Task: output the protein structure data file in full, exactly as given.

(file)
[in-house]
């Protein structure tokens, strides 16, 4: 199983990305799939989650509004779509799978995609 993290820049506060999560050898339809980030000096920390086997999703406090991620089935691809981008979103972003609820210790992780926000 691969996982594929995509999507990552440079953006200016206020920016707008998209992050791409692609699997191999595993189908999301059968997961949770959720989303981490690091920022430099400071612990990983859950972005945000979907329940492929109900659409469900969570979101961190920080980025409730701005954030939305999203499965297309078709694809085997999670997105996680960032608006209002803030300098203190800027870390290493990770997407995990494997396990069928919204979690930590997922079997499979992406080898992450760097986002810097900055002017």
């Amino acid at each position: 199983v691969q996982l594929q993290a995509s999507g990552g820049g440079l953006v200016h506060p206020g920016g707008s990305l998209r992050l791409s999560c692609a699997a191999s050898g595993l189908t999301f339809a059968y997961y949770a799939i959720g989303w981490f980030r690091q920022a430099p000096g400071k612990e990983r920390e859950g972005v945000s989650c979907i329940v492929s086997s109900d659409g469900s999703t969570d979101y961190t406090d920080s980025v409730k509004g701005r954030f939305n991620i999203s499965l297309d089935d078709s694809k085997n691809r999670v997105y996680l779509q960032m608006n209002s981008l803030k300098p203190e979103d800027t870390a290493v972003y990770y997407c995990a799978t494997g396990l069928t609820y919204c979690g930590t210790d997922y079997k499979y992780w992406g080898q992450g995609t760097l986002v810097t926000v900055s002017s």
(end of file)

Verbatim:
[in-house]
């Protein structure tokens, strides 16, 4: 199983990305799939989650509004779509799978995609 993290820049506060999560050898339809980030000096920390086997999703406090991620089935691809981008979103972003609820210790992780926000 691969996982594929995509999507990552440079953006200016206020920016707008998209992050791409692609699997191999595993189908999301059968997961949770959720989303981490690091920022430099400071612990990983859950972005945000979907329940492929109900659409469900969570979101961190920080980025409730701005954030939305999203499965297309078709694809085997999670997105996680960032608006209002803030300098203190800027870390290493990770997407995990494997396990069928919204979690930590997922079997499979992406080898992450760097986002810097900055002017």
């Amino acid at each position: 199983v691969q996982l594929q993290a995509s999507g990552g820049g440079l953006v200016h506060p206020g920016g707008s990305l998209r992050l791409s999560c692609a699997a191999s050898g595993l189908t999301f339809a059968y997961y949770a799939i959720g989303w981490f980030r690091q920022a430099p000096g400071k612990e990983r920390e859950g972005v945000s989650c979907i329940v492929s086997s109900d659409g469900s999703t969570d979101y961190t406090d920080s980025v409730k509004g701005r954030f939305n991620i999203s499965l297309d089935d078709s694809k085997n691809r999670v997105y996680l779509q960032m608006n209002s981008l803030k300098p203190e979103d800027t870390a290493v972003y990770y997407c995990a799978t494997g396990l069928t609820y919204c979690g930590t210790d997922y079997k499979y992780w992406g080898q992450g995609t760097l986002v810097t926000v900055s002017s």